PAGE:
‘Must come from your heart and experience’
Politics and sports: they are two completely different worlds, which increasingly seem to be intertwined in recent years. Yesterday, soccer club Excelsior announced that Redouan el Yaakoubi is no longer a captain because of his refusal to put on the OneLove band.
El Yaakoubi previously told sports broadcaster ESPN he would rather wear the band with “respect” on it: “I think respect for everyone is important, we have to respect each other’s values.”
When El Yaakoubi also refused to sit behind a large OneLove banner at a team photo, the club decided to deprive him of the band. That action created “a lot of noise and misunderstanding internally and externally” and led to a situation “that is not desirable for either of them,” according to the club.
Excelsior took a different stance than Feyenoord, for example, when Feyenoord captain Orkun Kökcu refused to wear the OneLove band; Kökcu remained “just” captain.
‘Political statements are in’
Soccer association KNVB called the OneLove band into being as a symbol of connection, and against racism and discrimination. The colors represent “everyone’s pride in their own origin, color, gender identity and sexual orientation.” But the band thus evokes discomfort among some players.
This trend can be seen more broadly in the sports world, with athletes reluctant to speak out for certain political statements if they are rigged by an umbrella sports organization.
Max Verstappen in 2020, for example, refused to kneel for the #WeRaceAsOne initiative, which spoke out against racism and discrimination. At a press conference, he announced that everyone should be able to express themselves in their own way. Political statements within sports also no longer seem limited to individual beliefs of the athletes themselves.
Cees Wijburg, who provides media training to soccer clubs and professionals in the industry, recognizes this. “Nowadays there is a trend of sports organizations expressing themselves politically and sometimes obliging their players to do so. Excelsior wants to radiate unity and solidarity because other clubs do it too. Typical that Dutch herd behavior.”
If one does not want to participate in that, that does not make them hateful.
That soccer clubs support such actions should be possible, Wijburg says. But he “definitely” disagrees with taking away El Yaakoubi’s captain’s armband. “Support for such an action should come from your heart and perception. The OneLove band has nothing to do with soccer and that captain’s band does. I think it is wrong to take it off.”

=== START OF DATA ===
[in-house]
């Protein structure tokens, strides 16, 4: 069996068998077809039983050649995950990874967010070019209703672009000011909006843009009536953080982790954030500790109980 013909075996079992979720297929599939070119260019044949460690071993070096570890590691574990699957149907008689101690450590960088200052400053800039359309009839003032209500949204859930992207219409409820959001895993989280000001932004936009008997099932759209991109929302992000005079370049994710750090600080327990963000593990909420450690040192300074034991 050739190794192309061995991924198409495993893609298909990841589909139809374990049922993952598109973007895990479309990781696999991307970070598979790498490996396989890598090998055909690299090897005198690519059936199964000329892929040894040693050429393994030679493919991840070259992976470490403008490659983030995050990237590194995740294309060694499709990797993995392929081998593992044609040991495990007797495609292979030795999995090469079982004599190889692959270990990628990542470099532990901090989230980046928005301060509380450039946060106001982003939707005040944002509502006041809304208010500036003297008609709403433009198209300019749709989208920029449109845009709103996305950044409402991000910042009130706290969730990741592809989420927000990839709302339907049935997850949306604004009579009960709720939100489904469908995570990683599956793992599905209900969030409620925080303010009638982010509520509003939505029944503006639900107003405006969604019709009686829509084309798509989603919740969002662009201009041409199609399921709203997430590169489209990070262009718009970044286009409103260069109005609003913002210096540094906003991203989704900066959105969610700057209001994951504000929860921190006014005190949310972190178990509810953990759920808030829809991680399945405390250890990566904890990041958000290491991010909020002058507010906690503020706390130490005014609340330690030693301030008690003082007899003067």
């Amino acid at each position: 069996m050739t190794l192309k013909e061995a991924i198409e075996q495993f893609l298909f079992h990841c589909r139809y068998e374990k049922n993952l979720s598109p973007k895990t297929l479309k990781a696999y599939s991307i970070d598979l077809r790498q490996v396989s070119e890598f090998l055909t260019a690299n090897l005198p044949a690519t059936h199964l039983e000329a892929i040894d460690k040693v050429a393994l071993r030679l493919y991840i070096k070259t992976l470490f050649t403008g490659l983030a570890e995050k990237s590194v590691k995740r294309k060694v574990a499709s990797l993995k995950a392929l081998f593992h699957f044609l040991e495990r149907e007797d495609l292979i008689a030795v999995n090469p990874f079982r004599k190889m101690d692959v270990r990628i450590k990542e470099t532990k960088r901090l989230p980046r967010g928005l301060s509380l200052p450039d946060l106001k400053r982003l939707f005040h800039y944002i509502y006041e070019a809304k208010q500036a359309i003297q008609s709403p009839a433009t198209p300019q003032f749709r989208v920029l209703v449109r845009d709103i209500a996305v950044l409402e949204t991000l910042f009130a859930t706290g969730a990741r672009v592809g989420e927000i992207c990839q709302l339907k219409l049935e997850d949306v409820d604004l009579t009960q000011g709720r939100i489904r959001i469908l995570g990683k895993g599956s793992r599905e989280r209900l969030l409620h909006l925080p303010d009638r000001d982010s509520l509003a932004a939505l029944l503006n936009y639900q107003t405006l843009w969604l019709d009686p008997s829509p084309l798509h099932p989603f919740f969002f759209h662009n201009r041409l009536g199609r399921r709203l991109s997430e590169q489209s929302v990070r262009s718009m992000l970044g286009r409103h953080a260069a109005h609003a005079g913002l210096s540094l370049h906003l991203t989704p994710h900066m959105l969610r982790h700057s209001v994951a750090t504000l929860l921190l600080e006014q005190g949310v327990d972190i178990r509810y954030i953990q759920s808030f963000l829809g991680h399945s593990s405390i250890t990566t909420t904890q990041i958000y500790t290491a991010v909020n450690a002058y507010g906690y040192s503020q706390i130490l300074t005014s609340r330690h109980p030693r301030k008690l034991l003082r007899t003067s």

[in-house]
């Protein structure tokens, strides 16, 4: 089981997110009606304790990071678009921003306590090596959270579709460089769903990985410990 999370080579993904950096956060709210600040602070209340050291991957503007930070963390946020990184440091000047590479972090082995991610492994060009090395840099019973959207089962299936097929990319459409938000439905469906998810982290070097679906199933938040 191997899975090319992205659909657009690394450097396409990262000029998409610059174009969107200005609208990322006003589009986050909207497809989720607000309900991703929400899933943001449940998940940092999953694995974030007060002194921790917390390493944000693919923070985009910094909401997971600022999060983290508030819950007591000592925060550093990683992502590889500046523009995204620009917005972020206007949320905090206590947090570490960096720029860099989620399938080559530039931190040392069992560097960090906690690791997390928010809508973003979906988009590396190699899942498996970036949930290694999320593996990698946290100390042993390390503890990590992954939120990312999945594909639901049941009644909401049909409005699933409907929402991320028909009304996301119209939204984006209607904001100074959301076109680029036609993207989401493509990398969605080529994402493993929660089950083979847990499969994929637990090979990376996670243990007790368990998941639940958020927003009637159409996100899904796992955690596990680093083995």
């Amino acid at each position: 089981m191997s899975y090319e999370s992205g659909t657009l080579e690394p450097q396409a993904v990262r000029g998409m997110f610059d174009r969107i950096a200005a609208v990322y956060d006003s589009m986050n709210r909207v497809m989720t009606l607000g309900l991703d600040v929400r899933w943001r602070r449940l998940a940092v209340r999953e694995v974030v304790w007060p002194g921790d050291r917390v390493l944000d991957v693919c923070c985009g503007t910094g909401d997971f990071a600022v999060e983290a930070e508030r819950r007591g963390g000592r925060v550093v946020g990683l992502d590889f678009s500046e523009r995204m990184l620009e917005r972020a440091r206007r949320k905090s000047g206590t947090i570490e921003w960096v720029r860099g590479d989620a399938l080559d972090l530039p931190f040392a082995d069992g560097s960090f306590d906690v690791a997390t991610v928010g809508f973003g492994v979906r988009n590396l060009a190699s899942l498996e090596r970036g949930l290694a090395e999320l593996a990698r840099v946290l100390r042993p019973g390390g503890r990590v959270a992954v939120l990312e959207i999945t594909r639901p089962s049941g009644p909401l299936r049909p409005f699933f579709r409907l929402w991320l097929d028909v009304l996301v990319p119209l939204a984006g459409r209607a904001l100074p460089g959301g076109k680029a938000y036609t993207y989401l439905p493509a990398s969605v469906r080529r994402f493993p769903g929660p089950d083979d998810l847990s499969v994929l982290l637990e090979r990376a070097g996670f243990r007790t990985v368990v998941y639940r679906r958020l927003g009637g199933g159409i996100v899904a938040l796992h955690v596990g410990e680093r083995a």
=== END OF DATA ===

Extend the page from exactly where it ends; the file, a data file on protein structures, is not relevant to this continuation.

According to Wijburg, soccer clubs should not mandate political statements to their players for that reason. “If one doesn’t want to participate in that, that doesn’t make them hateful. It’s just their own view.”
Wijburg also finds the negative reactions to El Yaakoubi’s choice dangerous: “We are very much condemning and canceling. To immediately put someone away as homophobic. Those are very heavy allegations.”
By no means are all reactions critical of the footballer. Several people online are expressing support for his choice. These include influencer and radio DJ Youssef Koukouh. He criticized Excelsior’s decision yesterday on his social media channels, where more than 300,000 people follow him.
According to Wijburg, the fact that Excelsior is taking off El Yaakoubi’s captain’s armband after all is mainly about “loss of face” for the club. In this he mentions the so-called cancel culture. “Nowadays we are forced to participate in anything and everything. And if you don’t, you get cancelled.”
“Clubs are afraid of that, too,” Koukouh adds. “Who think, ‘our figurehead, our captain, doesn’t support this, then we’re afraid people will soon think our club is homophobic.'”
‘Politics and soccer should be separated’
According to Koukouh, soccer and politics should remain separate. “When it comes to El Yaakoubi, but also about Verstappen, I say: that’s your right. You don’t have to prove to the outside world what you stand for. At the local soccer club, where I volunteer, there is no politics either. That ruins the game.”
Like Wijburg, he believes discrimination and racism should remain discussable. “But you shouldn’t go overboard with that. It is absolutely not only people who can identify with his norms and values, or only Muslims or Moroccans who support El Yaakoubi. You can already see that after my statement yesterday. A lot of people think so.”
In fact, numerous activists and human rights organizations are pleased with the introduction of the OneLove banner and Excelsior’s steadfastness in doing so. The club thus speaks out firmly against discrimination and homophobia in the soccer world, they believe.